Is it only Germany that is spying on Turkey?
German Ambassador to Ankara Eberhard Pohl was summoned to the Turkish Foreign Ministry on Aug. 18 following media reports claiming German secret services have been eavesdropping on Turkey for some time. The Turkish Foreign Ministry asked for an explanation from the ambassador and said in a public statement that it would be “grave” if even only part of the media reports were true.
The claims were first reported by Der Spiegel and then the Frankfurter Allgemeine Zeitung. Allegedly, electronic espionage on Turkey was disclosed in the documents seized from a German intelligence officer, who had been interrogated by German counter-intelligence upon suspicions of spying for the United States. The interrogation was a part of a wider probe following last year’s scandal about U.S. intelligence eavesdropping on German Chancellor Angela Merkel, which caused a chill between Merkel and U.S. President Barack Obama.
According to the Frankfurter Allgemeine Zeitung report, the Bundesnachrichtendienst (BND), the German exterior intelligence service, has been spying on Turkey because of domestic developments in Turkey posing a threat to Germany’s national security.
The report mentions the outlawed Kurdistan Workers’ Party (PKK) and the activities of other religious, left-wing and right-wing groups in Germany as a justification for this unacceptable spying on a NATO ally, just as Germany had been – rightfully – complaining about American espionage on itself.
Almost 5 percent of Germany’s population of 82 million is of Turkish origin. Since the 1960s, “guest workers” from Turkey have been contributing to the German economic miracle and living there. Every political and religious grouping in Turkey has branches in Germany and all political debates and antagonisms in Turkey have very amplified echoes in Germany.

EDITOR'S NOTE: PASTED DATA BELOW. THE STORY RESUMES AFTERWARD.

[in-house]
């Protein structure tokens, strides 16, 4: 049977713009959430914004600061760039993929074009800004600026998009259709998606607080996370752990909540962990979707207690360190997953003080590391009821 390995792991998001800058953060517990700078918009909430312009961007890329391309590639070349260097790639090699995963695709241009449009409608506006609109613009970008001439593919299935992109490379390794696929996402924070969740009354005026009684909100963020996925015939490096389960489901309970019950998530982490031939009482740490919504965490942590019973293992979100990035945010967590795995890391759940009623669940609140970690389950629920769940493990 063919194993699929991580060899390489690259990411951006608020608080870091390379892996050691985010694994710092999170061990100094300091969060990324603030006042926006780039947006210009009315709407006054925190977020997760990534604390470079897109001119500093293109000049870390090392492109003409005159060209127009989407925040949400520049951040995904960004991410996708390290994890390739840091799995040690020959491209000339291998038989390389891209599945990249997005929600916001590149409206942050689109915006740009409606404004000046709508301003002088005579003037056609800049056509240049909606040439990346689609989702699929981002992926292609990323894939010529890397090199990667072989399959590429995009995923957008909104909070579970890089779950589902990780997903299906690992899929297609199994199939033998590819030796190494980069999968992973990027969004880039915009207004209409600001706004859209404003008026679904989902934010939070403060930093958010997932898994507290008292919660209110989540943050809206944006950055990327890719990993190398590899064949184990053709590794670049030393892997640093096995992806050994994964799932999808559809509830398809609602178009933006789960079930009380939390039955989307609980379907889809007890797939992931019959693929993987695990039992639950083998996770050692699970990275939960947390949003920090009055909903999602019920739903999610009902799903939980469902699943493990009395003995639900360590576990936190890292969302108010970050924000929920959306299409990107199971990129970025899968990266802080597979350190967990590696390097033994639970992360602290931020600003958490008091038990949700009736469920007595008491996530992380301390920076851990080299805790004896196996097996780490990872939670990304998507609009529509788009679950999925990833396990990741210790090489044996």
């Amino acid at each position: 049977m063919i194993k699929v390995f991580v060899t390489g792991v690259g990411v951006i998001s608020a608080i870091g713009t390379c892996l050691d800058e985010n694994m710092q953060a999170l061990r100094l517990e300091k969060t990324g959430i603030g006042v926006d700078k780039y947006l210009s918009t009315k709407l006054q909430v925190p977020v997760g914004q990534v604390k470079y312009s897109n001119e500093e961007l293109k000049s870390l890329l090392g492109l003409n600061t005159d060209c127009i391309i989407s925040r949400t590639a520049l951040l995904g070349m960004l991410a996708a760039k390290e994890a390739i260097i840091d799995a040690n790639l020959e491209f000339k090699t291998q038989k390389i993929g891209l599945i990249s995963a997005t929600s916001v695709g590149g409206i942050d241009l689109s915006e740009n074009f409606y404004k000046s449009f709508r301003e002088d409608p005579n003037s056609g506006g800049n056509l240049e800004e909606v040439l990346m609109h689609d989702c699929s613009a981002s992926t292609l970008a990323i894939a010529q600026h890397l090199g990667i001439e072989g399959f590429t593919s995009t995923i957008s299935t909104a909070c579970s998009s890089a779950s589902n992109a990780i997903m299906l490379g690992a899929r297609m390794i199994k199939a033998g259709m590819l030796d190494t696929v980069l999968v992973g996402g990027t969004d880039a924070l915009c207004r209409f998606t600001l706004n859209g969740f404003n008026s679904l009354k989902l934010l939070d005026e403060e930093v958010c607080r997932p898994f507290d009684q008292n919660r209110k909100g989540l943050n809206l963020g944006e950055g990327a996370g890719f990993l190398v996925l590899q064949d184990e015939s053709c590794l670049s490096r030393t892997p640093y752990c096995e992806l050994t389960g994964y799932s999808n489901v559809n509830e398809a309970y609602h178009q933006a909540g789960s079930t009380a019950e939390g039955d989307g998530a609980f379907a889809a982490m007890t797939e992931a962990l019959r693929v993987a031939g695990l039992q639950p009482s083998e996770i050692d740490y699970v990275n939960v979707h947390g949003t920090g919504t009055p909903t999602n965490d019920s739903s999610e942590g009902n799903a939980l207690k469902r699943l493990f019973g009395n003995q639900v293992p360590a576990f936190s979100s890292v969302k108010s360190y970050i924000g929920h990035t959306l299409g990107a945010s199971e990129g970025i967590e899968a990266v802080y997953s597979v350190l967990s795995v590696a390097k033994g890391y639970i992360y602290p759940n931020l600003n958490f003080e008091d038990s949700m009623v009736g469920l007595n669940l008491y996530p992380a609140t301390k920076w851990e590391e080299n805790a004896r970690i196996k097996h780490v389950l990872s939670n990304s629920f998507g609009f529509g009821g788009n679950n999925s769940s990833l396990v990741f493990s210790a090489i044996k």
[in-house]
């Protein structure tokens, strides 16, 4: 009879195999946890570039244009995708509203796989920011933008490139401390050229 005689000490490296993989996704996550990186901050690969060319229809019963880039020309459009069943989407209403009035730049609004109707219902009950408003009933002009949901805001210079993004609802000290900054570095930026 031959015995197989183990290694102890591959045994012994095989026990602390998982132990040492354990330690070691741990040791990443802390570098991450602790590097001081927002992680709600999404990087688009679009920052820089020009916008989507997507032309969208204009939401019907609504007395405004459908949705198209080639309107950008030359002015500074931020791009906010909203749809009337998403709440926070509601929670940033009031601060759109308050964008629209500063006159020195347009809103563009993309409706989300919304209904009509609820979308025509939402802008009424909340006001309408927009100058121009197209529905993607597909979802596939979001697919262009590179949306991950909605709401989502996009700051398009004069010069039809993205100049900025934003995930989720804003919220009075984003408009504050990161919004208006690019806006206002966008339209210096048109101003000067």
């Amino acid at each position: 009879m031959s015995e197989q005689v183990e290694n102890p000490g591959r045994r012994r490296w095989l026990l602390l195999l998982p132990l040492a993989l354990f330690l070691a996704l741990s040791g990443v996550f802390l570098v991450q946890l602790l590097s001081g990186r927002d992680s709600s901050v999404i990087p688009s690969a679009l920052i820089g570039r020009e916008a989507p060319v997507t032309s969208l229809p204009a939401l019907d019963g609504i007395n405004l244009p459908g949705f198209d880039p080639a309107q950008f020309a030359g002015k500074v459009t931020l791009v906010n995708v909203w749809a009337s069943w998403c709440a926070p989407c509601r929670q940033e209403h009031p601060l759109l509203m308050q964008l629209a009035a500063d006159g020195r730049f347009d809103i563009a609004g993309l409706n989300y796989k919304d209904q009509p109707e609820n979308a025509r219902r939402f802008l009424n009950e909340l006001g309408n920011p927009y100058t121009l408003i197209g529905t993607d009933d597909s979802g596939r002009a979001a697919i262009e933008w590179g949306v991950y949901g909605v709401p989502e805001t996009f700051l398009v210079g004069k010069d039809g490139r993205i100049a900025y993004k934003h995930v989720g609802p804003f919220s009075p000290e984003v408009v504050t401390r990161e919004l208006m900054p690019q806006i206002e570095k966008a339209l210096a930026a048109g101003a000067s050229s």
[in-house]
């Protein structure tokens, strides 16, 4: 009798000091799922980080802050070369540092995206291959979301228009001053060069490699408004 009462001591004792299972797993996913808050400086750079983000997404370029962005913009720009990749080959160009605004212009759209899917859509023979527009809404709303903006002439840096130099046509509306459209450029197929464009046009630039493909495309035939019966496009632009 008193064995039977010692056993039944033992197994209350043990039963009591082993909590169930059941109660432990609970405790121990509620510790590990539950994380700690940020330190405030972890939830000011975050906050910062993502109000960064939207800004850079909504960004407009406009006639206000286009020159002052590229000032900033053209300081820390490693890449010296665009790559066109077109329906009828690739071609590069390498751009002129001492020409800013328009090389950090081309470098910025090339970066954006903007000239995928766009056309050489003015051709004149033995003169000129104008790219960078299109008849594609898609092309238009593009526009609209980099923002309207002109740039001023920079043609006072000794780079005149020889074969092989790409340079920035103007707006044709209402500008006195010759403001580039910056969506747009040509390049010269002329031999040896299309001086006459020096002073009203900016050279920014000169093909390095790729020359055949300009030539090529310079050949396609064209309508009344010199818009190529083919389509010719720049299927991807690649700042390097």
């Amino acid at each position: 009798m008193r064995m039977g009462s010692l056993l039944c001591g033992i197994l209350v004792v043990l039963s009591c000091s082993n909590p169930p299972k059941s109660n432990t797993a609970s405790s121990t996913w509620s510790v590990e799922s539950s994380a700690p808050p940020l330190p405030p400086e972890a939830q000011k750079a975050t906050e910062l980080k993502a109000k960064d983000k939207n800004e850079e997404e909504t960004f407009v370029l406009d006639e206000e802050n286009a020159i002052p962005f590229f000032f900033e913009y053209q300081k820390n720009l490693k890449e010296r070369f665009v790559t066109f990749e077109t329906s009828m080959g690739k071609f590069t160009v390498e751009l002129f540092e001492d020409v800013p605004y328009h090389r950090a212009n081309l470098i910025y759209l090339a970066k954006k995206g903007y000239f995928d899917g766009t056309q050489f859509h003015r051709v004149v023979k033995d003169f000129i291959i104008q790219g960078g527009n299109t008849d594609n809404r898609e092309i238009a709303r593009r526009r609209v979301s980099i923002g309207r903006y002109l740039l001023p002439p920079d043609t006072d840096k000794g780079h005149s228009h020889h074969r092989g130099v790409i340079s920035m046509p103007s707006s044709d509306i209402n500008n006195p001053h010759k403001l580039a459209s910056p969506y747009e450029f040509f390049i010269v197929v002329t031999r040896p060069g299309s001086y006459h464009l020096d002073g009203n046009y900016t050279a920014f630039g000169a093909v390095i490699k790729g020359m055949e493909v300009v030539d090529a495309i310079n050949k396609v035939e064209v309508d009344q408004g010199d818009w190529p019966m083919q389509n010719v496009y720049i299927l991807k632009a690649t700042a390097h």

Therefore, Berlin could try to justify its illegal activity in Turkey by trying to intercept electronic communications here in order to take precautions against possible actions in Germany by those groups.
That would be a crime in itself, but would it be limited to this? For example, there is the “foreign fighters” issue that bothers not only Germany, but also the U.S. and many other NATO countries. The “foreign fighters” are either native citizens of those countries who have been converted to Islam by radical agitators or Muslim immigrants who become citizens, then join illegal armed organizations – such as al-Qaeda or the Islamic State of Iraq and Levant (ISIL), a side product of the civil wars in Syria and Iraq – to fight before returning to commit acts in their country of citizenship.
But the information telling us that Merkel government had instructed the BND in 2009 to spy on Turkey because of the PKK leads up to certain speculatione. That year Erdoğan had instructed the Turkish National Intelligence Organization (MİT) to carry out dialogue with the PKK for a poltitcal settlement for Kurdish poblem. The talks that took place in Norway’s capital Oslo collupsed in 2010 because of a leak which hit the Internet in 2011.
After that Erdoğan decided for direct talks with PKK leader Abdullah Öcalan on the İmralı island prison via MİT chief Hakan Fidan. That process is still going on.
And would it only be Germany that is trying to spy on Turkey, a country that lies in such a critical region? Particularly as major crises are ongoing around Turkey, such as Syria, Iraq, Israel-Palestine, Russia-Ukraine, Armenia-Azerbaijan, Cyprus and the whole Iran nuclear issue, and with all the Afghanistan-Central Asia connections through Turkey and historical links with the Balkan conflicts.
In addition, the internal fight between different factions of the police, the intelligence agency and the judiciary have already scattered all of their dirty laundry around. It would be very easy for the Germans to spy on Turkey overtly by simply indexing media reports. So there must be something other than what has already been revealed behind all of the current scandal.
The motto, “Don’t get caught!” is the rule of thumb of secret activities. The Germans may have been caught, perhaps because of their row with the U.S., and Prime Minister (and now president-elect) Recep Tayyip Erdoğan will surely ask Merkel about this as soon as the story becomes clearer.